the water from a river into a conduit or
a channel.

• For diverting water from a river into an


irrigation canal, mostly a diversion weir
is constructed across the river.
• 4. COFFER DAM

• It is a temporary dam constructed to


exclude water from a specific area. It is
constructed on the u/s side of the site
where a dam is to be constructed so
that the site is dry.
• In this case, it behaves like a diversion
dam.
• 5. DEBRIS DAM

• It is constructed to catch and retain debris flowing in a


river
BASED ON HYDRAULIC DESIGN

• 1. OVERFLOW DAM OR OVERFALL DAM

• 2. NON-OVERFLOW DAM
1. OVERFLOW DAM OR OVERFALL DAM

• It is constructed with a crest to permit overflow


of surplus water that cannot be retained in the
reservoir.

• Generally dams are not designed as overflow


dams for its entire length.

• Diversion weirs of small height may be


designed to permit overflow over its entire
length.
• 2. NON-OVERFLOW DAM
• It is constructed such that water is not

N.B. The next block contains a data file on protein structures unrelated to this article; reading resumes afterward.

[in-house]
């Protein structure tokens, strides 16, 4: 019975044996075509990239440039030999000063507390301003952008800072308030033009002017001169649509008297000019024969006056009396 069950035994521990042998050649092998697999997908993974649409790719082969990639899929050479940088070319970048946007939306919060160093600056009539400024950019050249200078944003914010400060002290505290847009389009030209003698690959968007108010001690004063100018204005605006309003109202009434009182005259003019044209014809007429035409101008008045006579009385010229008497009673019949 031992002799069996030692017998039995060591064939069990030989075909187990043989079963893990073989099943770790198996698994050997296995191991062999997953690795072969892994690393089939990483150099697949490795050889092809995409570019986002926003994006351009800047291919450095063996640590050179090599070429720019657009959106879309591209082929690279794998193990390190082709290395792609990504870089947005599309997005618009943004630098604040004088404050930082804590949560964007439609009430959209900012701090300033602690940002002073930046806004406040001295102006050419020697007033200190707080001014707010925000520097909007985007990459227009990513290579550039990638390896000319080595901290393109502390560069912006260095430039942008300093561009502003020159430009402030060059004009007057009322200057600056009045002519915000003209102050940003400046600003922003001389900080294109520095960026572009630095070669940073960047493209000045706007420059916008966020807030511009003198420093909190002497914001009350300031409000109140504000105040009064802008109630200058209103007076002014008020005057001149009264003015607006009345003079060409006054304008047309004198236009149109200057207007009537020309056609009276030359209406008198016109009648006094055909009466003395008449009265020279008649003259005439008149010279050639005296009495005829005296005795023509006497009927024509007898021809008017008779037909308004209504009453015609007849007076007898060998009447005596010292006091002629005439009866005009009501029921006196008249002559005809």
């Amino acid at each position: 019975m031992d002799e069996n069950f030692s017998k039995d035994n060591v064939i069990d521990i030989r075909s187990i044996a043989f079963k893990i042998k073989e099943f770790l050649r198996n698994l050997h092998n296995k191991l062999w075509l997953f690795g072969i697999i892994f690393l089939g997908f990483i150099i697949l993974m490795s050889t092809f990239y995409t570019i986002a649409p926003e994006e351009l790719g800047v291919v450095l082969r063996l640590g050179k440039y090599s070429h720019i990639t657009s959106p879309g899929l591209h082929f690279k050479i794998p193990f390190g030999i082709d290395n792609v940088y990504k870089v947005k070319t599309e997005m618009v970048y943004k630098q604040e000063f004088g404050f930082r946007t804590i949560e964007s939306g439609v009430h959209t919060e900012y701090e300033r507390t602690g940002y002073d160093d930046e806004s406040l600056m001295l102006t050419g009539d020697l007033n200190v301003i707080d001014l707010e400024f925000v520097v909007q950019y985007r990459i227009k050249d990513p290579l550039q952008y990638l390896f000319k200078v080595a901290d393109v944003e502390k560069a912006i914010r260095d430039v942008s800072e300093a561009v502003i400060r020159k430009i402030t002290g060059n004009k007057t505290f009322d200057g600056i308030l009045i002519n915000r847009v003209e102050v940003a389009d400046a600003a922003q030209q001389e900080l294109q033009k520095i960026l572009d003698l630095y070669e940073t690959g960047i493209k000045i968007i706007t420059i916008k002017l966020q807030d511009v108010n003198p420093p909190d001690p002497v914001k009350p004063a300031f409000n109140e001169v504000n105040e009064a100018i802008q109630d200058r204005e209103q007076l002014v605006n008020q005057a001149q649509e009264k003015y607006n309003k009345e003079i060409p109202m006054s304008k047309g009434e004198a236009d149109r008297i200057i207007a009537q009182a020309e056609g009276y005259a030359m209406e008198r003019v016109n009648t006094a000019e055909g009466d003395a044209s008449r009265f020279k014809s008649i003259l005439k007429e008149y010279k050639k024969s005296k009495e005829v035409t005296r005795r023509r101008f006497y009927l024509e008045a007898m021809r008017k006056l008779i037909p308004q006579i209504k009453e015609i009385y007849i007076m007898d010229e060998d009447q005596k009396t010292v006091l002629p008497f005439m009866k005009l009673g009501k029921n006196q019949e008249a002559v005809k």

allowed to overflow over its crest.

• In most cases, dams are so designed that part


of its length is designed as an overflow dam
(this part is called the spillway) while the rest
of its length is designed as a non-overflow
dam.

• In some cases, these two sections are not


combined.
BASED ON MATERIAL OF
CONSTRUCTION
• 1. RIGID DAM
• 2. NON-RIGID DAM (EMBANKMENT DAMS)

• 1. RIGID DAM

• It is constructed with rigid material such as stone,


masonry, concrete, steel, or timber.

• Steel dams (steel plates supported on inclined


struts) and timber dams (wooden planks supported
on a wooden framework) are constructed only for
small heights (rarely).
• 2. NON-RIGID DAM (EMBANKMENT DAMS)